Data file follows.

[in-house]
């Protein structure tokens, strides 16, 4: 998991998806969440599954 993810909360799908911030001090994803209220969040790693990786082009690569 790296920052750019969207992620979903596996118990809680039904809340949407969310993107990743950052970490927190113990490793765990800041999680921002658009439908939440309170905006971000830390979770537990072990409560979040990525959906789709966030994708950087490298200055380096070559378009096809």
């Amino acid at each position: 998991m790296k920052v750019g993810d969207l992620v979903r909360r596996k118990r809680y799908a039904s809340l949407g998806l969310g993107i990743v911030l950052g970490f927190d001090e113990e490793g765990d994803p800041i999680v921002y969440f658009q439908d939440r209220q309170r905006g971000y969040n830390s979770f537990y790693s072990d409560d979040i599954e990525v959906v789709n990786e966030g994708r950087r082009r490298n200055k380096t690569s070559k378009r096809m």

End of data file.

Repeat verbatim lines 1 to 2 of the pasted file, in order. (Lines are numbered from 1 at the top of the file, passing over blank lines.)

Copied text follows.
[in-house]
């Protein structure tokens, strides 16, 4: 998991998806969440599954 993810909360799908911030001090994803209220969040790693990786082009690569 790296920052750019969207992620979903596996118990809680039904809340949407969310993107990743950052970490927190113990490793765990800041999680921002658009439908939440309170905006971000830390979770537990072990409560979040990525959906789709966030994708950087490298200055380096070559378009096809």